No, what really prompted me to write about Dr. STONE is not my assessment of how good the show is and whatever evidence I have to convince you that I’m right (though I do think it’s a fairly good show), but rather my claims about the accuracy of Dr. STONE’s claims about science. The show, for those unfamiliar with it, is about a teenager with superhuman scientific knowledge trying to see if he can (for reasons I won’t reveal) obtain our technology from scratch.
While he does this, the show explores a lot of topics central to what science is:
  1. Does science produce epistemic achievements about unobservables? That is, does science ever figure out anything? Are our best scientific theories approximating truth?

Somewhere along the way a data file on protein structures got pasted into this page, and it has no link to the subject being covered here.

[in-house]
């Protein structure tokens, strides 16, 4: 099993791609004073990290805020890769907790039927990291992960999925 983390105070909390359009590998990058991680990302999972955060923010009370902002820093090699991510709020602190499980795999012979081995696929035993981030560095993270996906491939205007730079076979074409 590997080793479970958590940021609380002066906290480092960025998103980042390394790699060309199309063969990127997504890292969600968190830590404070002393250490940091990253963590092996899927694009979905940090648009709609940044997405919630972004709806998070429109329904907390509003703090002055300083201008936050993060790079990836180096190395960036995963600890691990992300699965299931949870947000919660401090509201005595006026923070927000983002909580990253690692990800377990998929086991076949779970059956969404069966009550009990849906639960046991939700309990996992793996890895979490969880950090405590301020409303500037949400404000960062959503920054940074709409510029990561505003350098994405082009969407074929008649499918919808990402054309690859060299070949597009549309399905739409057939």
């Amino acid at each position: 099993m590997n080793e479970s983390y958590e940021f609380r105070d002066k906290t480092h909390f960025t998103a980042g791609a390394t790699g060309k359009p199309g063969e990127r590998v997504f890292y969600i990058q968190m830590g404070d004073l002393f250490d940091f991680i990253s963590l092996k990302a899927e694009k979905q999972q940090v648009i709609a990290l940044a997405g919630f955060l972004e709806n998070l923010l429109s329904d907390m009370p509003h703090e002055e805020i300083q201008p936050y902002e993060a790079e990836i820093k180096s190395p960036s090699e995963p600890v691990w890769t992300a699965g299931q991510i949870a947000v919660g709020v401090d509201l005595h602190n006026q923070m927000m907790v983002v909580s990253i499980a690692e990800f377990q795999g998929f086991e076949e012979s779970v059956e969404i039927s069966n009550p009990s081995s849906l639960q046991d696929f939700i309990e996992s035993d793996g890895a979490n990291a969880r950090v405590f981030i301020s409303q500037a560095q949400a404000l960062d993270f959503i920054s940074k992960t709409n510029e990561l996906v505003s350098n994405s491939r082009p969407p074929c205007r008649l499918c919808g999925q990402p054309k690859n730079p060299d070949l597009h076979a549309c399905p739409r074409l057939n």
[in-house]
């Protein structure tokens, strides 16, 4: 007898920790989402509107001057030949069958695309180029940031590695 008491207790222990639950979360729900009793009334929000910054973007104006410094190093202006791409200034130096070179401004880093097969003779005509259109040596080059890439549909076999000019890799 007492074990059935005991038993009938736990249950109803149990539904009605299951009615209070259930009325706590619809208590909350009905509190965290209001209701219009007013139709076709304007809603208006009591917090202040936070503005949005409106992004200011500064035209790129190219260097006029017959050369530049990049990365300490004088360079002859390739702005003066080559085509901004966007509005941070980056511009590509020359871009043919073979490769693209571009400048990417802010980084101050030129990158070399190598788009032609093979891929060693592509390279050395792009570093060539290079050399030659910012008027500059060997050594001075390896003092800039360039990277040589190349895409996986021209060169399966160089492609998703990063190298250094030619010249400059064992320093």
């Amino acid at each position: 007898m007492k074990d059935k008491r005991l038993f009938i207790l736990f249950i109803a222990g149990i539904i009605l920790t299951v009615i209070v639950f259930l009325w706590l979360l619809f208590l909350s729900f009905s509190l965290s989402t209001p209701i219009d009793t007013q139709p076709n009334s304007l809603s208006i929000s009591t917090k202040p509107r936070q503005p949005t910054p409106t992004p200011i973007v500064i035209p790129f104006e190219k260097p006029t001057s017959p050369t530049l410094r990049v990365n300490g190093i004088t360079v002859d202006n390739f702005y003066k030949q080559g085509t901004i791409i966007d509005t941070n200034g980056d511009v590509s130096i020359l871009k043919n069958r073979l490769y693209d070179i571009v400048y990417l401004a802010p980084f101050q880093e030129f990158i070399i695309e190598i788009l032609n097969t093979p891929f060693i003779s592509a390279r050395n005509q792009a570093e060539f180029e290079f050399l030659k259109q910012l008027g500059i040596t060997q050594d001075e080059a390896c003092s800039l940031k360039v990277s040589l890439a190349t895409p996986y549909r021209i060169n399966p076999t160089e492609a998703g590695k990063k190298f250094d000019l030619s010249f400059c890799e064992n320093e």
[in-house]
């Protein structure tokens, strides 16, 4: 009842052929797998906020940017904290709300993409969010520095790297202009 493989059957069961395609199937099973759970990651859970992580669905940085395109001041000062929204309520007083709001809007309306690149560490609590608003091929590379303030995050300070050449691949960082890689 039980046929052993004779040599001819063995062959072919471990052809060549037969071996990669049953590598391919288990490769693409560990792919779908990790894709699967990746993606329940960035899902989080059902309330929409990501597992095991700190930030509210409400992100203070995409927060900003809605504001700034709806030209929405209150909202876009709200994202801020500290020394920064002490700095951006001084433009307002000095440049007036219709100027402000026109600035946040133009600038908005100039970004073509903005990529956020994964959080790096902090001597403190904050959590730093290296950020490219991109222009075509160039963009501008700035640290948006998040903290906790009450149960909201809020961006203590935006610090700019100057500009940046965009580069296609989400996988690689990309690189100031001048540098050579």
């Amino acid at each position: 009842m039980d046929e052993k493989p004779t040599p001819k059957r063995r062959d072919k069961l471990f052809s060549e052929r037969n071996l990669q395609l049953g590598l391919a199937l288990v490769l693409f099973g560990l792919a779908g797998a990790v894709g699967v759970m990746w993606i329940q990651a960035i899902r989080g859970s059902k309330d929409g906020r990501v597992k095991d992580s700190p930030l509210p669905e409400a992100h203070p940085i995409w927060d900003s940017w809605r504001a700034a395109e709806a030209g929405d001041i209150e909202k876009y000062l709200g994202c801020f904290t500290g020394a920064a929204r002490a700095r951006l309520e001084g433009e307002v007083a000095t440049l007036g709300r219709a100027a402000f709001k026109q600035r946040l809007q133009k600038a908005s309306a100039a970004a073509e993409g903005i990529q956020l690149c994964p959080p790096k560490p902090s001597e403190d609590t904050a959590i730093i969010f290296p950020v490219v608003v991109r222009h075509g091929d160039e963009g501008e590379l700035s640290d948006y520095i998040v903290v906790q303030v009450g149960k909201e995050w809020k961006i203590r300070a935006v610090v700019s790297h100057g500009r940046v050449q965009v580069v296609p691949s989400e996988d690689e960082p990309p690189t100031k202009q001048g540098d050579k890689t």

2. What is the essence of science?
  3. Does science have a specific method to it? If so, what?
  4. Who should we, and scientists, recognize as having epistemic authority?
All of these are really important questions, but I can’t go over them all. Here’s a brief answer to each of them, and an overview of what I’ll be discussing in this post.
  1. Experts are about four times as likely to say “yes” than “no,” but there’s still a lot of disagreement on the issue. Furthermore, despite the expert consensus on the matter, scientists at large seem to disagree, with many leading scholars observing that scientists tend to hold or express what are called “anti-realist” attitudes.
  2. Not any of the main answers prior to the last few decades.
  3. No, “the scientific method” is a myth (though fortunately, people are listening more and more to experts on the matter) and there’s likely no such thing, though often useful for teaching those unfamiliar with science about it.